Dr. Ebru Akcasu
Ebru Akcasu is an Ottomanist whose research focuses on identity formation, migration, nationalism, sociolinguistics, and literature in the late-nineteenth and early twentieth centuries. She received her PhD in Languages and Cultures of the Near and Middle East (SOAS, University of London) and is currently a faculty member at the Department of Near Eastern and African Studies at Charles University, Prague, where she teaches courses on Ottoman and Turkish literature, language, and history. Beginning in July 2018, Ebru is spending a six-month period at the Orient-Institute Istanbul as a visiting researcher. She is devoting her time at the Institute to projects that are both on-going and new. Among them are two translation-based collaborative works—one a political treatise and the other a social-civilizational one, both originally published in the early twentieth century. Besides these, while at the Orient Institute, Ebru will complete an article on the sociolinguistic features of Hamidian Istanbul. Finally, she will begin converting her PhD research into a monograph on migration and national identity in the late-Ottoman Empire.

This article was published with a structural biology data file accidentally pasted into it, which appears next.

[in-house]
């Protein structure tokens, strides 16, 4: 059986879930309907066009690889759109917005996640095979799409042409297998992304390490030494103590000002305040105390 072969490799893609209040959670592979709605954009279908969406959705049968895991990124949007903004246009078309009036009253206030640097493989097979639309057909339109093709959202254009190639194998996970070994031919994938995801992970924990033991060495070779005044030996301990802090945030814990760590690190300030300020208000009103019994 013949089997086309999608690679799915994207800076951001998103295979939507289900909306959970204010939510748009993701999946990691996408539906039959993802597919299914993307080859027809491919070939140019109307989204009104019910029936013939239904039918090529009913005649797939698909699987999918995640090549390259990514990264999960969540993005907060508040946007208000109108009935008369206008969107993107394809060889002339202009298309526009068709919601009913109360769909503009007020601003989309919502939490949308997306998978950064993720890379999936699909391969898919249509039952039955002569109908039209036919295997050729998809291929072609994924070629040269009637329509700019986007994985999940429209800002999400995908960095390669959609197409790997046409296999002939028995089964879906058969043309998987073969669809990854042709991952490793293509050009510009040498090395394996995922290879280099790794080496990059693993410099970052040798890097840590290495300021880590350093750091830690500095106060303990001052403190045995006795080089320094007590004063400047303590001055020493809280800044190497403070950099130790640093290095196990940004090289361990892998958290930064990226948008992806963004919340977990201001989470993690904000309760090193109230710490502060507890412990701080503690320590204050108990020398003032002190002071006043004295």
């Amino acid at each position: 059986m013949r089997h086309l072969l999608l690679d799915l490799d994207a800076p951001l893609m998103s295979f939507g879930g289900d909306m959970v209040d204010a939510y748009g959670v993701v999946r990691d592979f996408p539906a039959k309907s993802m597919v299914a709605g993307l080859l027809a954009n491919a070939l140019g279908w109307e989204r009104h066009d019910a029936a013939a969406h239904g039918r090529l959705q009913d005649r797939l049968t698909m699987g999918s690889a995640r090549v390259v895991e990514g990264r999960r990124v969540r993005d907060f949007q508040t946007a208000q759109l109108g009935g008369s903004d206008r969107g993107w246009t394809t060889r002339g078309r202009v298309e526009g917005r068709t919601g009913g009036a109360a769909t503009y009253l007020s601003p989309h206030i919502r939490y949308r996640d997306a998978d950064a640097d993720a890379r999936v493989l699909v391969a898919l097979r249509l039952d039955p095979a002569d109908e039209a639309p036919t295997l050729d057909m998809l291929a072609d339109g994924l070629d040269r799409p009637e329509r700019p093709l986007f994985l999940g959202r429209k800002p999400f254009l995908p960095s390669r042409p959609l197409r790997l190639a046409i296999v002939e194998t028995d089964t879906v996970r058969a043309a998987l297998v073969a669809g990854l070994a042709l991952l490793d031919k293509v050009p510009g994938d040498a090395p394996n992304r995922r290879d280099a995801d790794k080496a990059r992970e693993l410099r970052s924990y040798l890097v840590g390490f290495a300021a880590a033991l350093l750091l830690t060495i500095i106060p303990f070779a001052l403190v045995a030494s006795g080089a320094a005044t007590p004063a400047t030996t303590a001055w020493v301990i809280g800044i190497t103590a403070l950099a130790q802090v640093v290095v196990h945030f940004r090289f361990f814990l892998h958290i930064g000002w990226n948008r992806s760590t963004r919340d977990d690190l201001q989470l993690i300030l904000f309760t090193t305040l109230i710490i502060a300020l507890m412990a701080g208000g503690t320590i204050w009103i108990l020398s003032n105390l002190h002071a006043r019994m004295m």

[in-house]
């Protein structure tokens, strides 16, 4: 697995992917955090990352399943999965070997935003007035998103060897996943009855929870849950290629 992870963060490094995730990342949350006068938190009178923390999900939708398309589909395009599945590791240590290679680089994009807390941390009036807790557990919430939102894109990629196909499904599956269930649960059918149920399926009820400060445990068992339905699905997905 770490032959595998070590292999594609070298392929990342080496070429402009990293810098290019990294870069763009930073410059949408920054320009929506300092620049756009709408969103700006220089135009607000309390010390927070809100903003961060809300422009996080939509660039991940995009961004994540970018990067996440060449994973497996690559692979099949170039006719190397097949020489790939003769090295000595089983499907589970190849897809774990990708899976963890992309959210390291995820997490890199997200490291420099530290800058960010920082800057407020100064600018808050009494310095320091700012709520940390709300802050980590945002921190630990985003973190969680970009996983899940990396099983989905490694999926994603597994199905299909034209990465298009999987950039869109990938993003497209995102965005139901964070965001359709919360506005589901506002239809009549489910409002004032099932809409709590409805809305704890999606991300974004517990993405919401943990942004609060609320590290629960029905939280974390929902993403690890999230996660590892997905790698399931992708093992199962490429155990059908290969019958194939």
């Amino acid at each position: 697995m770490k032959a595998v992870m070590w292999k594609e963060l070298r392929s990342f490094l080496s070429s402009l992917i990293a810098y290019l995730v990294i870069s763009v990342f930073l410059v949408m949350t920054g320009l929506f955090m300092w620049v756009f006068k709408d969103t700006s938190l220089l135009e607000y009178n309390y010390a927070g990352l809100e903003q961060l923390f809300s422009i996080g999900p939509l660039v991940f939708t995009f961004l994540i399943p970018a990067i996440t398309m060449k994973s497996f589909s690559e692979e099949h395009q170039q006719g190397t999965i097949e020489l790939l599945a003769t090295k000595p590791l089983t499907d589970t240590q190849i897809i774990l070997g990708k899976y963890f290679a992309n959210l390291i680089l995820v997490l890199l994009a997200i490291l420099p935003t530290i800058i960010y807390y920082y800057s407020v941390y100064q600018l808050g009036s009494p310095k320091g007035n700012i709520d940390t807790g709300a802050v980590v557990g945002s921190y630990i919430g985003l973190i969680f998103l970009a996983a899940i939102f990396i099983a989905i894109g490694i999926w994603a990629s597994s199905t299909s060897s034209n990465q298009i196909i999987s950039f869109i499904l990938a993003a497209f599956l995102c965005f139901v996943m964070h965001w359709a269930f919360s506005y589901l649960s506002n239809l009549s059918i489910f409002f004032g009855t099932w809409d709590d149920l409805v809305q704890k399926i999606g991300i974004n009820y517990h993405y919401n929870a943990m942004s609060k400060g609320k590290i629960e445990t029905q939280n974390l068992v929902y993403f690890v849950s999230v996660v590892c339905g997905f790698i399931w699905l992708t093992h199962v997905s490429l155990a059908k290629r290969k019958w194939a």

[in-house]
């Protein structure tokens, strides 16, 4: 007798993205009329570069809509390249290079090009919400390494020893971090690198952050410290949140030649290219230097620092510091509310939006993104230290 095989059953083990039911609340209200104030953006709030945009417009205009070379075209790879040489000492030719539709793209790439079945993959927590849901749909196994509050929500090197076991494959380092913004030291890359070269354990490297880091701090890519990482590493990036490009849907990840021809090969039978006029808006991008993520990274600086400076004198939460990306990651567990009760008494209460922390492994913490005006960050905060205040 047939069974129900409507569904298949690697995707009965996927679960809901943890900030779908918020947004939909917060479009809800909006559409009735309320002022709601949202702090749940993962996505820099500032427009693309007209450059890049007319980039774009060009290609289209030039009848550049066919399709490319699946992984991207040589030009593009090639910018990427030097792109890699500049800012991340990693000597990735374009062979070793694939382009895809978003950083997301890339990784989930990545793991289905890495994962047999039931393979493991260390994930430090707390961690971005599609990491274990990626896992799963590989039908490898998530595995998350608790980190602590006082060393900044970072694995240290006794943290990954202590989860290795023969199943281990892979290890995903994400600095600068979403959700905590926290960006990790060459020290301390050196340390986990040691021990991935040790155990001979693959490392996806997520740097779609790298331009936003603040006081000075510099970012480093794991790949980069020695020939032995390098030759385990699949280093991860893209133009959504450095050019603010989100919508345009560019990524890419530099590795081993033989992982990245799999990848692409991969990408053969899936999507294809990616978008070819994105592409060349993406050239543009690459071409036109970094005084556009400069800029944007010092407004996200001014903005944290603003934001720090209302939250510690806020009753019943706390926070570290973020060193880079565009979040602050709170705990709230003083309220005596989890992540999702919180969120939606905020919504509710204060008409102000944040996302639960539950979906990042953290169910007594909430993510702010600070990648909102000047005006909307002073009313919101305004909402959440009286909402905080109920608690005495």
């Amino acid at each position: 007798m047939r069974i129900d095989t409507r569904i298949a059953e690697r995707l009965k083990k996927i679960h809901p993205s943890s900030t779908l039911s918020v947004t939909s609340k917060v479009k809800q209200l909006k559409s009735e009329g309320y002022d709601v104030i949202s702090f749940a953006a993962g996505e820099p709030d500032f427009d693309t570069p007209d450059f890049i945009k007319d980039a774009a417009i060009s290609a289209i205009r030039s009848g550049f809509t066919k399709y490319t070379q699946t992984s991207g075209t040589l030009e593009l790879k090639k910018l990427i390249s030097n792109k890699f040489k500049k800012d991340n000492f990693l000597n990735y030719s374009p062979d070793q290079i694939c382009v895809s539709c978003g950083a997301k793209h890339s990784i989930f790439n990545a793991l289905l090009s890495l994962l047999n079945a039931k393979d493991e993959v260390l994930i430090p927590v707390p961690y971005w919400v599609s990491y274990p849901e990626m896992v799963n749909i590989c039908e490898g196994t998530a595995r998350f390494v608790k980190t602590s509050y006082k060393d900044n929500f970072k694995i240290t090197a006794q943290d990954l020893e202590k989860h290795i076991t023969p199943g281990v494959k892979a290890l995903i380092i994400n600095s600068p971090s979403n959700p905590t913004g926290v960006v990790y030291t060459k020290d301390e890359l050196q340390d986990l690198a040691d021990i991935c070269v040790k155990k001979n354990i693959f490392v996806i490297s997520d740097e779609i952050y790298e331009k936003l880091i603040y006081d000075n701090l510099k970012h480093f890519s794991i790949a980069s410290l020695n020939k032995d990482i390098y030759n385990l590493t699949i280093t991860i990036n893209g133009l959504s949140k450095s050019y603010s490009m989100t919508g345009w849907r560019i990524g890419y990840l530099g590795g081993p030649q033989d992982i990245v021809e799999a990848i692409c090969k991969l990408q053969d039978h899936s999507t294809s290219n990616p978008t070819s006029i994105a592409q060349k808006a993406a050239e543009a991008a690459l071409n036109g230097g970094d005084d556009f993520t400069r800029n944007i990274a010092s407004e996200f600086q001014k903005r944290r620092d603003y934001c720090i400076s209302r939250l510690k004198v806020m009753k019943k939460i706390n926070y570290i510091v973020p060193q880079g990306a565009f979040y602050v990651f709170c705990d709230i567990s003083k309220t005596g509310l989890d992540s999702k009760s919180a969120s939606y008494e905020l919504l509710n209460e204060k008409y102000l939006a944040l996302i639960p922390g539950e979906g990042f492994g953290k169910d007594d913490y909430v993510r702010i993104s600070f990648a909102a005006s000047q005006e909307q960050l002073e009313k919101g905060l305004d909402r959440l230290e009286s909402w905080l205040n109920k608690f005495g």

Sociolinguistic features of Hamidian Istanbul
Foreigner in Istanbul in the late-Ottoman Empire
“Migrants to Citizens: An Evaluation of the Expansionist Features of Hamidian Ottomanism, 1876 – 1909.” Die Welt des Islams 56, 3/4 (2016): 388 – 414.
“Letters to the Author: Late-Ottoman Debates About Equality Between the Sexes, an Extract from Halil Hamid’s Müsavat-ı Tamme.” SOAS Journal of Postgraduate Research 9 (2015/16): 68 – 72.